Note: If you’d like to be part of our 90-Day Fitness Accountability Group, there’s a message for you at the end of this post!
Good bye, 2013. You sucked, mostly, so I’m happy to see you in my rearview mirror. And from what I’m hearing and reading from my friends, it wasn’t just me you mistreated, so I won’t take it personally.
November and December were an appropriate crescendo to my sucky year. At one point, we had seventeen straight days where we had school/church/work-related commitments, many of them over-lapping. In mid-December, I renamed the season Crazy-mas and decided I much prefer to celebrate Emmanuel in the quiet from January to November, without all the commercialism, blaring music and flashing lights.
And then I caught a terrible cold, where every cough sent daggers through my chest and head.
But things came to a screeching halt (in a good way) when we boarded a plane after Christmas/Crazy-mas and headed south for a non-traditional holiday beach vacation.
Even with cloudy, rainy days and cool temps, (and also a broken microwave, no blow-dryer, no iron, no pot-holders and only two coffee mugs for three coffee drinkers) the beach is still my most favoritest place on the planet. We sat on the cloudy beach and got caught in the rain and listened to the waves crashing through our open windows all day and all night and laid around and talked and laughed together.
A space cleared in my brain and/or my heart that I hadn’t experienced in months. Space needed to reflect on 2013 and a few things I learned (which I’ll do in this post) and set some new goals for 2014 (which I’ll share in a later post).
Here’s what I learned:
1. About Parenting: Other than the year I lost my son and my mother, I can honestly say that 2013 was the hardest, most frightening, most discouraging, most physically and emotionally demanding year of my life, hands down. Last year kicked my butt in the parenting arena. Out of respect for my growing children, I cannot share details, but I faced more challenges as a mother than I thought possible in one year. I’ve had to reevaluate every single method, rule, technique, boundary and response. Most of them, I’ve dramatically adjusted. Some of them, I’ve chucked completely. A few of them are still up for discussion.
So, I guess I learned that, no matter how old my kids get, I will never stop growing as a parent. I should never be so proud or so sure of myself and The Way We Do Things, that I’m not willing to take an honest assessment and make some serious adjustments. I am not the same mother I was a year ago, and that’s a good thing.
I learned that all three of my kids need me in unique ways. All three of my kids need me now, more than ever. I would have never believed you, if you told me this ten years ago. In many ways, this season feels very much like Toddler-hood, all over again. It’s never been more vital that I study my children and learn what they need and how they need it—and then show up and provide what they need or equip them to learn to seek God to meet their needs.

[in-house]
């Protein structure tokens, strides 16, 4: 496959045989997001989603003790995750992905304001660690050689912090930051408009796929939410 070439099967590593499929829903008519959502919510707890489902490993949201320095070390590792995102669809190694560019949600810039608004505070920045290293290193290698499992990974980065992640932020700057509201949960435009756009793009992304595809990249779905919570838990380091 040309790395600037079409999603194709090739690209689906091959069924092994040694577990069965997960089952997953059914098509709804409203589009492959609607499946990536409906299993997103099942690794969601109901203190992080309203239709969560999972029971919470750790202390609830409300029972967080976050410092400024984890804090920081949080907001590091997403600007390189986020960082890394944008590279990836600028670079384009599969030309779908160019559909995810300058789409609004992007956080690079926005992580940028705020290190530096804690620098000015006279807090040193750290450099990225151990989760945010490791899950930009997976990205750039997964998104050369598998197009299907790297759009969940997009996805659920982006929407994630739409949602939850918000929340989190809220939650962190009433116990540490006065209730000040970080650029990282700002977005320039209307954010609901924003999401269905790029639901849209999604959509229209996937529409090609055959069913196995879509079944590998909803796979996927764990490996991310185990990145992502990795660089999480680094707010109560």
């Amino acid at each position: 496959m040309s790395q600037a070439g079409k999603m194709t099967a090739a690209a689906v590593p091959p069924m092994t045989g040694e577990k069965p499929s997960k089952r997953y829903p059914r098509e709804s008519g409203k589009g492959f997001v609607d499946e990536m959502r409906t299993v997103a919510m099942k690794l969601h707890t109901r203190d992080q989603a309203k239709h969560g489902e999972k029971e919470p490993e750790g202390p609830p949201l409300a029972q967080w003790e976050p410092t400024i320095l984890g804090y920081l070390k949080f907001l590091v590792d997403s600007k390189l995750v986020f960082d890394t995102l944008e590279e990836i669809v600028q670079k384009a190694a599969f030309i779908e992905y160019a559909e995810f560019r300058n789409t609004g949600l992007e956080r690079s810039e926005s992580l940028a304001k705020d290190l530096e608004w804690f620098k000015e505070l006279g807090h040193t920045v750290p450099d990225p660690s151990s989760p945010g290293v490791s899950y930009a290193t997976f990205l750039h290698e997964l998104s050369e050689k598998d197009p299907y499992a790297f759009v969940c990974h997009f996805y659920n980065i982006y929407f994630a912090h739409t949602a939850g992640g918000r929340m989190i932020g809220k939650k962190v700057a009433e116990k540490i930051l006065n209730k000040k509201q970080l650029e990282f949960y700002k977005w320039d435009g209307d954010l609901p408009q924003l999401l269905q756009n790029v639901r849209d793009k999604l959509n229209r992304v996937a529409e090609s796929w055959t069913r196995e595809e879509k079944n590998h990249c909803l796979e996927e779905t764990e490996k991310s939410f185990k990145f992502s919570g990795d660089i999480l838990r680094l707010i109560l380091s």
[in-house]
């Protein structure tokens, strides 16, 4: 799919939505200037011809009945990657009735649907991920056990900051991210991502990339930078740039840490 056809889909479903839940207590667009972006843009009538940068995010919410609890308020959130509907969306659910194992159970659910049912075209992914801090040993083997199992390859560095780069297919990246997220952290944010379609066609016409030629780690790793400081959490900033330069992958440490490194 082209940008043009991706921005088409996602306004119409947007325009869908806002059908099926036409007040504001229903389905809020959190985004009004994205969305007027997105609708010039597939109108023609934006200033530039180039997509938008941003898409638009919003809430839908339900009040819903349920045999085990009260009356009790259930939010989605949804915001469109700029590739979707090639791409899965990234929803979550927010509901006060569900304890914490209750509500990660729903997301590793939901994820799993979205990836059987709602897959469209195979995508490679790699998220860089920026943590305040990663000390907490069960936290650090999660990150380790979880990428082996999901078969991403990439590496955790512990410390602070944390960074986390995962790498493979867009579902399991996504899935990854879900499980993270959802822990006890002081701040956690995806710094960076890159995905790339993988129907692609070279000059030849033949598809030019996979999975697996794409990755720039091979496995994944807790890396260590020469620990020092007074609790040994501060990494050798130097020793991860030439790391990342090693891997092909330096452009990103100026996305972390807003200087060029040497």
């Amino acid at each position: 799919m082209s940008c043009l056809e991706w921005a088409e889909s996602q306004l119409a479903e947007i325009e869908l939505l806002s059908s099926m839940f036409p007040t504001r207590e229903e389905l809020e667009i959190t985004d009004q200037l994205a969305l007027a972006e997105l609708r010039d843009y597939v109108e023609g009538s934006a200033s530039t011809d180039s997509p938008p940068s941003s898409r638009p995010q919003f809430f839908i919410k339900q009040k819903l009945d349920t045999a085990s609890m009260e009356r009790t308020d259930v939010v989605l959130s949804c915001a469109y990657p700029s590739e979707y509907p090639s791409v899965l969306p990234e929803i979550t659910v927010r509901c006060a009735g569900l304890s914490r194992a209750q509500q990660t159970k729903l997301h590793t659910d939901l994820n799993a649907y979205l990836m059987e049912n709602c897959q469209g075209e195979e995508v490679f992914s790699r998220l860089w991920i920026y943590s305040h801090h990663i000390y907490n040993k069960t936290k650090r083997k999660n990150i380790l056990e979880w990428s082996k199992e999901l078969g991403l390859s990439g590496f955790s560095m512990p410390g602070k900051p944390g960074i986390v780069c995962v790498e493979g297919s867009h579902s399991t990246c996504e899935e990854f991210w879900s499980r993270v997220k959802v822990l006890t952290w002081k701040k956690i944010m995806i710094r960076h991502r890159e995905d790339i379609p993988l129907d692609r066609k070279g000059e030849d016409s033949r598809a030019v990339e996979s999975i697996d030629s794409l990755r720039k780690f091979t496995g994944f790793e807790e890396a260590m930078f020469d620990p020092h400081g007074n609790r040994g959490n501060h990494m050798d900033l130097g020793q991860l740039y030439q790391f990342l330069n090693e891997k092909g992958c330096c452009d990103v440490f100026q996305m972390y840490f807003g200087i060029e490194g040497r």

I learned that it truly takes a village to raise a child—and I am humbled by and eternally indebted to every teacher, neighbor, youth worker, pastor, parent, therapist and friend who has been part of that village. I was overwhelmed this year with the beauty of community—the Body of Christ. I cannot do this parenting thing alone. I’m so thankful I don’t have to.
2. About marriage: Jon and I celebrated our 20th wedding anniversary in 2013. It came and went without much fanfare (see #1), but we still stole a weekend away to honor the milestone. I’m so proud of us for making it 20 years. It has not been an easy 20 years, but we are still a couple, and that makes me happy.
I learned that few things chip away at marital unity like a child in crisis. Yet, the very thing the child-in-crisis needs most are parents in unity. Oh, the irony.
I learned that talking with a good friend does a marriage good.
I learned that sometimes you just have to decide that you are going to be on the same team—and figure out “how” later.
I learned that challenging my husband in front of the children never ends well, even when I’m right.
I learned that Grace truly means “undeserved favor.” When life beats you down, day after day, for months (years!), it’s tempting to look around and start pointing fingers at the other decision-making person in your home, finding all they ways they are failing as a human. Grace says, “I see your role in this. I don’t expect you to be perfect, and I choose to love and forgive you anyway.” I learned Grace is probably the most vital element of a healthy family. I learned I need to extend more of it and extend it freely. I learned I need it now more than ever.
I learned that almost always, what I need from my husband is not wise counsel or thorough explanation or proper perspective…but I need hope. At the end of every day, good or bad, I just want to know that we are in this together, and we are going to be okay.
3. About trials: I learned that as painful as the trial is, the refining process brought forth from that trial is sacred, holy.
I learned that the Word of God is living and active. Trials force me to immerse myself in God’s Word like nothing else. Never have I felt so weak and so strong at the exact same time.
I learned that changing the way I talk about my trials changes everything. Instead of, “I know God is good and He sees everything we are facing, but this year has been horrible,” I choose to say, “This year has been horrible, but I know God is good and He sees everything we are facing.” (do you see the difference?)
4. About friendship: Last year at this time, I was starving for some real community—a place where I could be 100% myself and still give and receive support and encouragement. As part of my 2013 goals, I set out to build that. First, I tried starting a small prayer/coffee group with three other women. After multiple attempts to meet, our conflicting schedules killed it after only one date. Later in the year, I started a neighborhood Bible study. That was nice, but the community-part didn’t happen like I hoped (mostly, because life was kicking my butt –see#1—and I couldn’t invest the time needed to get to know them better).